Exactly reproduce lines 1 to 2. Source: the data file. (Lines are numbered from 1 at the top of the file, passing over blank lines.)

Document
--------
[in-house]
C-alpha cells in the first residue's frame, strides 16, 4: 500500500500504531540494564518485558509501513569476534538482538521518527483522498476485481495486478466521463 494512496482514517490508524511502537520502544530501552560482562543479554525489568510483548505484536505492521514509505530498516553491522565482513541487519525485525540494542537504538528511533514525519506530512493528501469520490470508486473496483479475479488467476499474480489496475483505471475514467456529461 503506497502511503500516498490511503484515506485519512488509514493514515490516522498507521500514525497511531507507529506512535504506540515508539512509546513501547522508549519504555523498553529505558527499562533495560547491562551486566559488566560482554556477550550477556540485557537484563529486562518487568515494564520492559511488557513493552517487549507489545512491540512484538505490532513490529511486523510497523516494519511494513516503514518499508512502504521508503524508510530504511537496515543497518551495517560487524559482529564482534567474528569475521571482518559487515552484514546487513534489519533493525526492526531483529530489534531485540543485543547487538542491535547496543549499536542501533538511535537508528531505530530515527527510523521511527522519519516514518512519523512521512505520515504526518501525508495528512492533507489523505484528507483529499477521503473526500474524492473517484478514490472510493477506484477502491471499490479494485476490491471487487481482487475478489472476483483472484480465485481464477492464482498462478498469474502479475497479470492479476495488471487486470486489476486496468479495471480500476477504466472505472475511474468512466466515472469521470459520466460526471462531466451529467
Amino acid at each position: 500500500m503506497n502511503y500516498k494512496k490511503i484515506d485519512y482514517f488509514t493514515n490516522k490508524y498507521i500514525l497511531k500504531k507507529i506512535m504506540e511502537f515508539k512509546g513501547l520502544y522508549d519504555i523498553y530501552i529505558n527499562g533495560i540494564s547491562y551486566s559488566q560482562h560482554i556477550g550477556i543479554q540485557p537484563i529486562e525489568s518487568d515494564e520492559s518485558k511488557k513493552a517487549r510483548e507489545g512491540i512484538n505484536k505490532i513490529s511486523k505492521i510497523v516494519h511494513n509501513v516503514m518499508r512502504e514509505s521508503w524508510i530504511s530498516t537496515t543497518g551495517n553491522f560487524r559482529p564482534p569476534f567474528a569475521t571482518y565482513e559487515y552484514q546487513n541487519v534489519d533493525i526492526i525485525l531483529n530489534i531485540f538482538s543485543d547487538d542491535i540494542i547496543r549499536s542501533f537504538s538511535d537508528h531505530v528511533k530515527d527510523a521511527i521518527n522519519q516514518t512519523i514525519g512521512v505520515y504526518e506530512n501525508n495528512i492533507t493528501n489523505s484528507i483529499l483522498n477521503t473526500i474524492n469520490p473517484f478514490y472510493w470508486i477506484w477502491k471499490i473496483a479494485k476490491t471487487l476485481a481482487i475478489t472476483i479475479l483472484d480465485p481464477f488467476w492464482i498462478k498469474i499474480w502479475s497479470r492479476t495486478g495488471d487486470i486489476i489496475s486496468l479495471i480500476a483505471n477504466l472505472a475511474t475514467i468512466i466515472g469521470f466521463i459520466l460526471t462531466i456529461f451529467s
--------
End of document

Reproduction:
[in-house]
C-alpha cells in the first residue's frame, strides 16, 4: 500500500500504531540494564518485558509501513569476534538482538521518527483522498476485481495486478466521463 494512496482514517490508524511502537520502544530501552560482562543479554525489568510483548505484536505492521514509505530498516553491522565482513541487519525485525540494542537504538528511533514525519506530512493528501469520490470508486473496483479475479488467476499474480489496475483505471475514467456529461 503506497502511503500516498490511503484515506485519512488509514493514515490516522498507521500514525497511531507507529506512535504506540515508539512509546513501547522508549519504555523498553529505558527499562533495560547491562551486566559488566560482554556477550550477556540485557537484563529486562518487568515494564520492559511488557513493552517487549507489545512491540512484538505490532513490529511486523510497523516494519511494513516503514518499508512502504521508503524508510530504511537496515543497518551495517560487524559482529564482534567474528569475521571482518559487515552484514546487513534489519533493525526492526531483529530489534531485540543485543547487538542491535547496543549499536542501533538511535537508528531505530530515527527510523521511527522519519516514518512519523512521512505520515504526518501525508495528512492533507489523505484528507483529499477521503473526500474524492473517484478514490472510493477506484477502491471499490479494485476490491471487487481482487475478489472476483483472484480465485481464477492464482498462478498469474502479475497479470492479476495488471487486470486489476486496468479495471480500476477504466472505472475511474468512466466515472469521470459520466460526471462531466451529467